Natural gas dry production at selected points in the United States Rocky Mountain region have rebounded during the final two weeks of January, according to data from BENTEK Energy LLC (Bentek).
Production declines took place in this region during the middle of the month, likely due to the effect of a cold front that moved into the region. The cold weather led to a number of reported wellhead freeze-offs, and correlated with production decreases in the San Juan, Green River, Uinta and Piceance basins, according to Bentek.
This was particularly the case in the San Juan Basin, located in Colorado and New Mexico. There, production levels that had been consistently above 2.5 Bcf/d through October and November 2012 fell below 2.0 Bcf/d from January 14, 2013 through January 16, 2013. Heating degree days in the Mountain region rose to 293 for the week ending on January 17, 2013, a 28.5 percent increase on the 228 heating degree days registered for the week ending on January 10, 2013, according to data from the National Oceanic and Atmospheric Administration (NOAA) Climate Prediction Center. By January 24, 2013, daily production levels at San Juan had climbed back above 2.3 Bcf/d, while only 197 heating degree days were recorded for the week ending on that date. Production in the basin has remained relatively steady since then, as can be seen above.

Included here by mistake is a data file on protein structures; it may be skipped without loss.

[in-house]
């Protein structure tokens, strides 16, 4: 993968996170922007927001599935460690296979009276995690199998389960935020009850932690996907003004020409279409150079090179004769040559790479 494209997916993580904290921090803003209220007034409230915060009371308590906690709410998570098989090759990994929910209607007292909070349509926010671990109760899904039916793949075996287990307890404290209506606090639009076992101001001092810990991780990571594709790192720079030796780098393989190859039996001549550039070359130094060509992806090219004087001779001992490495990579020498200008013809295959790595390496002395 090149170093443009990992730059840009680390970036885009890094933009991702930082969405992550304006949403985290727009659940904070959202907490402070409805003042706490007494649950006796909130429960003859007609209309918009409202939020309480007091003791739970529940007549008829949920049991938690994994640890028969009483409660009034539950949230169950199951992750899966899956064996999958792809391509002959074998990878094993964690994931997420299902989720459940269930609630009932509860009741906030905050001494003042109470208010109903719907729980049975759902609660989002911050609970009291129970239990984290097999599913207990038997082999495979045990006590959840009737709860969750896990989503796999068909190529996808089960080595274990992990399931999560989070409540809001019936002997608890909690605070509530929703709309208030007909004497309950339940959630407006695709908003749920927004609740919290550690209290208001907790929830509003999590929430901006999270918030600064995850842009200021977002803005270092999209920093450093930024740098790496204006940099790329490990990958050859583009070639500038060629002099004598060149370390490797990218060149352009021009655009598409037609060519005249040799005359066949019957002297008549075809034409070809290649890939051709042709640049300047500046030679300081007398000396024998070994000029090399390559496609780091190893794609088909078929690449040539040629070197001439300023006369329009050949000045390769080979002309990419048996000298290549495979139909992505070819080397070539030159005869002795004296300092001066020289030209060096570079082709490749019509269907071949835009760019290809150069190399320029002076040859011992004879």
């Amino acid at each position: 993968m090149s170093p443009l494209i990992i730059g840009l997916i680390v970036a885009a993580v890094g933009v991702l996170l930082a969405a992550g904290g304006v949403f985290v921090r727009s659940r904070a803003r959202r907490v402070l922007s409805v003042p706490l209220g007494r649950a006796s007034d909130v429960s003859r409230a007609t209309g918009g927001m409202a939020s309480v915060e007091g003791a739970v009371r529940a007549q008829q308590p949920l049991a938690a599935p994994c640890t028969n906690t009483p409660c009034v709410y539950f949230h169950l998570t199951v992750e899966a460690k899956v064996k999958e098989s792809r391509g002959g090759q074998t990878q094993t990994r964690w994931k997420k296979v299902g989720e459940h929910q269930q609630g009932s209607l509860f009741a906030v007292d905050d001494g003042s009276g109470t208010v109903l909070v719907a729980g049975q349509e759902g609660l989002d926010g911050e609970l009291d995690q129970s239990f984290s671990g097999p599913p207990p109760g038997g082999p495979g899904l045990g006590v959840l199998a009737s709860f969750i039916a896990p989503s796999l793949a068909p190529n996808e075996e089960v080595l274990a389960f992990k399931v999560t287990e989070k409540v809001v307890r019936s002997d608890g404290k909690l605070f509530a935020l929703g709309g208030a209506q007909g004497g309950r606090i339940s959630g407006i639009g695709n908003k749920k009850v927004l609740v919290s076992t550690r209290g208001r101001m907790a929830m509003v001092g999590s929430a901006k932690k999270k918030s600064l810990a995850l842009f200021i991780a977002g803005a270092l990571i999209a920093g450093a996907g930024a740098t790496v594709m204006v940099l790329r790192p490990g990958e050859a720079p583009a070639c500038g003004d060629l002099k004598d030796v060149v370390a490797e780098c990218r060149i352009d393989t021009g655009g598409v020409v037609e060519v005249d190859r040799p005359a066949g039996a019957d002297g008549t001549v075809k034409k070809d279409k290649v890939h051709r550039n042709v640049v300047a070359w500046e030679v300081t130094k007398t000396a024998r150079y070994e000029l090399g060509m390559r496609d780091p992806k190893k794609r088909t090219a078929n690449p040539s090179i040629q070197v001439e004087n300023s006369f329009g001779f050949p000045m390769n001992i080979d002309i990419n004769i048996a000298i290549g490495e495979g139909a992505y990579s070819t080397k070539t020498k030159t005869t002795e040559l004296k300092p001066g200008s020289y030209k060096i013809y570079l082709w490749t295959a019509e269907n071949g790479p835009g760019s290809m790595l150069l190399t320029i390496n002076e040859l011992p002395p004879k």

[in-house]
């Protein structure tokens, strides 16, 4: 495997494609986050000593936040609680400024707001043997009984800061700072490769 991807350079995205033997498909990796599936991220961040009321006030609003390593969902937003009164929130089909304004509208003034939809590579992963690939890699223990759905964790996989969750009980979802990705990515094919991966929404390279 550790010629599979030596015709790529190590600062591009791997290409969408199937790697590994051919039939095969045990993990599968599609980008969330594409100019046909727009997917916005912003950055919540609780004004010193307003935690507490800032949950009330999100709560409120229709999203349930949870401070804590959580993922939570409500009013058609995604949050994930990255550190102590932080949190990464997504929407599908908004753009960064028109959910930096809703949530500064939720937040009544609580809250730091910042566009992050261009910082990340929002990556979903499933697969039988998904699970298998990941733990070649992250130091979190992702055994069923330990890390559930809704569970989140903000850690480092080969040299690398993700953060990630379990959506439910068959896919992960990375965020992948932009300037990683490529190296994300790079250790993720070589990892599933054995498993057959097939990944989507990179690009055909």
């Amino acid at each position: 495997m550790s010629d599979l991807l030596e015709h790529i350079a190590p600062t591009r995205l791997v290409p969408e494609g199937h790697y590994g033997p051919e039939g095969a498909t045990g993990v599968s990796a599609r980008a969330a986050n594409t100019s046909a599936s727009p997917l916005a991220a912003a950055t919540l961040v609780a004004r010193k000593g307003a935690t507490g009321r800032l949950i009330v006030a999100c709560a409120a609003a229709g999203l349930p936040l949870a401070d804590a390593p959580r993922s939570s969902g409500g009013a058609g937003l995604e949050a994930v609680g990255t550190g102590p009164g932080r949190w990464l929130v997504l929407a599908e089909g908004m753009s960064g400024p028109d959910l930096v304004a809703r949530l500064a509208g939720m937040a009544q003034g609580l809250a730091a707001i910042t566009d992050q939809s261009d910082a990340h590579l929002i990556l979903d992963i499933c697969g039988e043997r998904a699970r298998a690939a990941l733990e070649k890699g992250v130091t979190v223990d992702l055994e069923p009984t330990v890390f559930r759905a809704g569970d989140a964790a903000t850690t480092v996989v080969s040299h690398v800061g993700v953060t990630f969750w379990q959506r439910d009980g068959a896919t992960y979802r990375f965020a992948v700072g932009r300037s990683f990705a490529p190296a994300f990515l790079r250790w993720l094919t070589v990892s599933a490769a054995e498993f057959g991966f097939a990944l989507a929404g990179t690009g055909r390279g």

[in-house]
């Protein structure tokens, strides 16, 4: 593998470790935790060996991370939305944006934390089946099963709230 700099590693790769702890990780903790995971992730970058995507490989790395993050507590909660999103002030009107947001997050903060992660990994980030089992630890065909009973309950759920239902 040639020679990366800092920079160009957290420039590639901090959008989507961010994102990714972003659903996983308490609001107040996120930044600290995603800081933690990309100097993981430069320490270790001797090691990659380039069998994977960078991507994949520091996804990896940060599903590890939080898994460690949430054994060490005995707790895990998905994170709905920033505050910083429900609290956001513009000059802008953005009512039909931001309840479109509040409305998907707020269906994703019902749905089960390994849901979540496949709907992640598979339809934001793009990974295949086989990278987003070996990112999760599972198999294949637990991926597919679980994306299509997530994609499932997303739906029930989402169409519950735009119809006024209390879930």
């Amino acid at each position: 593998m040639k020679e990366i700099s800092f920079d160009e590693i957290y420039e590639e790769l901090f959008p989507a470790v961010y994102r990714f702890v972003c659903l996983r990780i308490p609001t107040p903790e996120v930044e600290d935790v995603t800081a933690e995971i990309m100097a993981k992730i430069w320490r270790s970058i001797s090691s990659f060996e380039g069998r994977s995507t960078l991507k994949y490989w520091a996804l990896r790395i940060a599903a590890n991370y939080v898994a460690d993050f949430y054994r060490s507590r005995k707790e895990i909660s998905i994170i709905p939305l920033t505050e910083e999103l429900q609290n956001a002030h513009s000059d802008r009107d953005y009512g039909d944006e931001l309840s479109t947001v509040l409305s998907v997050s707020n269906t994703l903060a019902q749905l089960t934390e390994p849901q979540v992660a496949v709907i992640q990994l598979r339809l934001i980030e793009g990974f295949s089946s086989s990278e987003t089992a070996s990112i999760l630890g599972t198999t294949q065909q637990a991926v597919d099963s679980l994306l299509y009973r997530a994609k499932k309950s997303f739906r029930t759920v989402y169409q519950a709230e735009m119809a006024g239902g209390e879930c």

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Temperatures in the Northeast were in the single digits, but prices were in the 30s. Brutally cold weather helped drive Northeastern prices up at the beginning of the report week. The Northeast United States is somewhat infrastructure constrained and the tight supply-demand balance during extreme cold or heat often leads to price spikes. On Wednesday, January 23, prices at Transcontinental Pipeline’s Zone 6 delivery point, which serves New York City, rose to $35.33 per MMBtu, followed by $37.07 per MMBtu the following day. Prices at the Algonquin Citygate, which serves Boston, also had two days of very high prices, $31.32 per MMBtu on Wednesday, January 23, and $34.59 per MMBtu the next day.
High demand caused Transcontinental Pipeline to issue a system-wide operational flow order on January 24 to correct imbalances. The OFO was lifted the next day. Pipeline imports from Canada helped fill the need for more natural gas. Imports on Wednesday, January 24 and 25 were about 1.7 Bcf/d, almost twice the level at the end of the week when the weather warmed up. Prices began falling Friday, and Northeast prices hit their low for the week on Tuesday (Boston at $4.60 per MMBtu, New York at $3.47 per MMBtu), but expectations of a return of cold weather by the weekend likely contributed to price increases the next day. Even with continued mild temperatures on Wednesday, New York ended the week at $3.99 per MMBtu, while Boston ended at $7.42 per MMBtu.
Henry Hub prices fell during the week from $3.53 per MMBtu last Wednesday to $3.24 per MMBtu yesterday. The price hit its weekly low on Tuesday, January 29 at $3.14 per MMBtu, but rose again slightly at the end of the week. Most pricing points around the country followed a similar pattern as temperatures thawed across most of the lower 48 States.